By Dr Edward Barin (Cardiologist)

When the first pacemaker was invented and used in man 1952, it was connected by thick wires to a battery on a trolley. Modern pacemakers are sophisticated minicomputers which can be packed into a metal box the size of a flattened walnut.  When a decision is made to implant a pacemaker, usually for a slow heart rhythm, the Cardiologist will assess a number of things. 

These include the number of wires required to maintain a normal rhythm, whether a third or fourth wire (lead) may be required, and whether the patient will need a defibrillator (ICD). A defibrillator delivers a shock to restore normal heart function should the patient suffer a dangerous heart rhythm such as ventricular tachycardia or ventricular fibrillation (cardiac arrest).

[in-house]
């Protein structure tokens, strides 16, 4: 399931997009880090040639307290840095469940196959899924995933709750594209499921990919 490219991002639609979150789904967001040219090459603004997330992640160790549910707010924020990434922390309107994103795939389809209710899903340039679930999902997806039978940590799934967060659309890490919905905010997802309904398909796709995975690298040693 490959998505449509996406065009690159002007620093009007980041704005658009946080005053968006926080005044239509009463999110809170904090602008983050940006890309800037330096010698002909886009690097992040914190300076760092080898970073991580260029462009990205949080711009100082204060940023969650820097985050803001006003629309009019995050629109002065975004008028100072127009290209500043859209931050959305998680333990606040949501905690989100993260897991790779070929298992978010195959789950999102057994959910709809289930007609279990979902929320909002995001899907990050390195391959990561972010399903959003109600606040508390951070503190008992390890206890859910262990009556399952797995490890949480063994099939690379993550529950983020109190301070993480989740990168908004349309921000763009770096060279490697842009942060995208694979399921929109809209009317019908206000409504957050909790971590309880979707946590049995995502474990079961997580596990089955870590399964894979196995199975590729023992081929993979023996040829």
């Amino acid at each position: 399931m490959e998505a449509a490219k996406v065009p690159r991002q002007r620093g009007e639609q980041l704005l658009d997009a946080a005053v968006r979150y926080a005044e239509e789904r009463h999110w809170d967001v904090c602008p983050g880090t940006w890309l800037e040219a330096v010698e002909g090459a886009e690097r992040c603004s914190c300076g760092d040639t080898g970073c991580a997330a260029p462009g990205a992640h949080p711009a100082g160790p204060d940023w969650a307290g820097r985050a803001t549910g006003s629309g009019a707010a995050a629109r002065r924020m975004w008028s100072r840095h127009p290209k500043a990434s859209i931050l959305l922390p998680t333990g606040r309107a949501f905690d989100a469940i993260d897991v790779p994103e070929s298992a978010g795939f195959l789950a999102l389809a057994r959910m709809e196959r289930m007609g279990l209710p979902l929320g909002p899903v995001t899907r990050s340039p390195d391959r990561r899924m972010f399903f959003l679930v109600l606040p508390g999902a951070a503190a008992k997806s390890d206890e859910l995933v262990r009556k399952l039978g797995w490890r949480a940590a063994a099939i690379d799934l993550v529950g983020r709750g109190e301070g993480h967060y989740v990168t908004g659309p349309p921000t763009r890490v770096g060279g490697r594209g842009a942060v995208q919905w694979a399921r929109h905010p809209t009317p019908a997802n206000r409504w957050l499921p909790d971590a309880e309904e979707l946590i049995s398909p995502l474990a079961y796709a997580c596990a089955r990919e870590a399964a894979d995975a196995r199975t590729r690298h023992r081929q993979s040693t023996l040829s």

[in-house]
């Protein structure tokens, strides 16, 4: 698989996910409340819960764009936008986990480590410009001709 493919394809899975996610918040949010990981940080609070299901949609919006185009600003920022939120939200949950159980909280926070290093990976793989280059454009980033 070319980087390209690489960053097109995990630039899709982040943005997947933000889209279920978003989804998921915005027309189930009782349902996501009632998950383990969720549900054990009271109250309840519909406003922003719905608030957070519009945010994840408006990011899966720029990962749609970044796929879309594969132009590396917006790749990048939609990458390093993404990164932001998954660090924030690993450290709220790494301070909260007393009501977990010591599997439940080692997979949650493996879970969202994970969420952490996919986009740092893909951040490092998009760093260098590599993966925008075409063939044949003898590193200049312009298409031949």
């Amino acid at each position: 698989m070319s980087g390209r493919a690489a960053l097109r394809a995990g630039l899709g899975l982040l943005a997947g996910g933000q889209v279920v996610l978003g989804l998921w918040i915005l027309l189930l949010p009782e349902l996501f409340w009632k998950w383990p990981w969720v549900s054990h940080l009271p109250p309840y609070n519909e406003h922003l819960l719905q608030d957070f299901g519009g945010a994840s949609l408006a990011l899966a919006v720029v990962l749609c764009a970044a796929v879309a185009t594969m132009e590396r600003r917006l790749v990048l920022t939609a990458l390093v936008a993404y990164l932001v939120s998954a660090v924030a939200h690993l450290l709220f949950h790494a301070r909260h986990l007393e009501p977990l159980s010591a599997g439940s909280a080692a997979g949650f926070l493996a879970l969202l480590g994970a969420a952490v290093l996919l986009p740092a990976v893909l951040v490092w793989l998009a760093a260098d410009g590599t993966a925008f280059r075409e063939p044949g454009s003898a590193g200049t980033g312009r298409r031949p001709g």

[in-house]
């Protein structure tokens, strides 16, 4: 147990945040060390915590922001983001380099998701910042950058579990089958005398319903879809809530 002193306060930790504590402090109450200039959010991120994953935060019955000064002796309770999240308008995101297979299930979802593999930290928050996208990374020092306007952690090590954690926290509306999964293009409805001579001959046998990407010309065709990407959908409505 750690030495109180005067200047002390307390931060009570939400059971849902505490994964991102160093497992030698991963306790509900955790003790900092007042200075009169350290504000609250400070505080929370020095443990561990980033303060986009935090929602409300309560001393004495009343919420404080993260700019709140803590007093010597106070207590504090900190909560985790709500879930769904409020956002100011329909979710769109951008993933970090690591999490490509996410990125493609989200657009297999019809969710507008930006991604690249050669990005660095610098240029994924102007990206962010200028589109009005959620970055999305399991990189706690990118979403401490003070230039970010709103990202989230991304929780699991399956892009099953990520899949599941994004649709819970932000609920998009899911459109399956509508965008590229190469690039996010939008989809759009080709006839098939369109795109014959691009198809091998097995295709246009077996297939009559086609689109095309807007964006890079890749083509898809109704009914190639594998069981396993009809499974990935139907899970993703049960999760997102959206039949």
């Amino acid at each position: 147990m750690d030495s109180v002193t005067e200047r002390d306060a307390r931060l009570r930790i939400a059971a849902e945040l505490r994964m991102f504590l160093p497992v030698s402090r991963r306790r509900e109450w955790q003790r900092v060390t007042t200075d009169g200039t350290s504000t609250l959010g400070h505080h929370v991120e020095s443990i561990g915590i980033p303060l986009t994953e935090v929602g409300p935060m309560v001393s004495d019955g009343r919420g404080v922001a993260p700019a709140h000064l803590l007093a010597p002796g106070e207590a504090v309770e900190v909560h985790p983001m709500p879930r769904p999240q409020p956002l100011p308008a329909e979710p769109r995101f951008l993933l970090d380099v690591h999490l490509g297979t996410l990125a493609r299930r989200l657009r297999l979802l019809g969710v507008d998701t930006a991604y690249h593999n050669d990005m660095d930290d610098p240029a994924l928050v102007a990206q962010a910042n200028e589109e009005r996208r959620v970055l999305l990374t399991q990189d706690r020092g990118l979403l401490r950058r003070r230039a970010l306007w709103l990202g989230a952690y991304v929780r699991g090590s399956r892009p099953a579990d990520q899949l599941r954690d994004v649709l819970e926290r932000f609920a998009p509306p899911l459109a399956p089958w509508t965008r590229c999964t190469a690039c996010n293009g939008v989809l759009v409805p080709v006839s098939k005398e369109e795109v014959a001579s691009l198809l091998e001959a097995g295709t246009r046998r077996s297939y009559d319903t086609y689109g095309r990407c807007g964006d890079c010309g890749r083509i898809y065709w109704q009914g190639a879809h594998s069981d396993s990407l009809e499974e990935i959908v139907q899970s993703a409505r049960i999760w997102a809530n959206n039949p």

Certain pacemakers can be programmed to deliver rapid electrical impulses to override fast heart rhythms (tachycardia) to normalise the rhythm. If the patient has weakened heart muscle (cardiomyopathy) a type of multi-lead pacemaker (biventricular pacemaker) can restore the strength and coordination of heart contractions. 

The technical name for a pacemaker is a CIED (cardiovascular implantable electronic device). This label also describes implantable devices which simply monitor the heart rhythm (loop recorder), monitor congestion due to heart failure, or deliver miniature electrical impulses to improve the strength of contraction.

Furthermore, modern pacing technology now extends to the brain, bowel, bladder, and spinal nerves. 

Macquarie Heart Clinic assesses, treats, manages and monitors patients who have CIEDs, employing the latest devices and remote (home) monitoring technologies. 

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